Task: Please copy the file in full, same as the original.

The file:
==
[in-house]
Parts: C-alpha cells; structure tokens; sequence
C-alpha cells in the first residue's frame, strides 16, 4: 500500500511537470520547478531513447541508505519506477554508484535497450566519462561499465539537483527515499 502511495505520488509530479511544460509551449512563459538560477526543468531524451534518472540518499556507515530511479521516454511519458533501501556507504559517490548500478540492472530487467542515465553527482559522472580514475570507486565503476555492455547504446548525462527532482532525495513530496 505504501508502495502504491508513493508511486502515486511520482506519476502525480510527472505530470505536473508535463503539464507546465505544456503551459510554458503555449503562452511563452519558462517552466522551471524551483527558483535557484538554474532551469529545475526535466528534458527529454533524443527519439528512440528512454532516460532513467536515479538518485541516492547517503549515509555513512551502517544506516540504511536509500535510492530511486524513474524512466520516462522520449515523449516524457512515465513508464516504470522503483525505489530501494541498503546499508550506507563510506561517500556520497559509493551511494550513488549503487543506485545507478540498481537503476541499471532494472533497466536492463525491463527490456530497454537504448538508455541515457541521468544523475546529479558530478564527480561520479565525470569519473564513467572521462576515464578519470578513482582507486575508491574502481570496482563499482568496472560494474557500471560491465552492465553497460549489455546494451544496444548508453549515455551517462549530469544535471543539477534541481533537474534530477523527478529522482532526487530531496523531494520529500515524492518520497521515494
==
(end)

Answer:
[in-house]
Parts: C-alpha cells; structure tokens; sequence
C-alpha cells in the first residue's frame, strides 16, 4: 500500500511537470520547478531513447541508505519506477554508484535497450566519462561499465539537483527515499 502511495505520488509530479511544460509551449512563459538560477526543468531524451534518472540518499556507515530511479521516454511519458533501501556507504559517490548500478540492472530487467542515465553527482559522472580514475570507486565503476555492455547504446548525462527532482532525495513530496 505504501508502495502504491508513493508511486502515486511520482506519476502525480510527472505530470505536473508535463503539464507546465505544456503551459510554458503555449503562452511563452519558462517552466522551471524551483527558483535557484538554474532551469529545475526535466528534458527529454533524443527519439528512440528512454532516460532513467536515479538518485541516492547517503549515509555513512551502517544506516540504511536509500535510492530511486524513474524512466520516462522520449515523449516524457512515465513508464516504470522503483525505489530501494541498503546499508550506507563510506561517500556520497559509493551511494550513488549503487543506485545507478540498481537503476541499471532494472533497466536492463525491463527490456530497454537504448538508455541515457541521468544523475546529479558530478564527480561520479565525470569519473564513467572521462576515464578519470578513482582507486575508491574502481570496482563499482568496472560494474557500471560491465552492465553497460549489455546494451544496444548508453549515455551517462549530469544535471543539477534541481533537474534530477523527478529522482532526487530531496523531494520529500515524492518520497521515494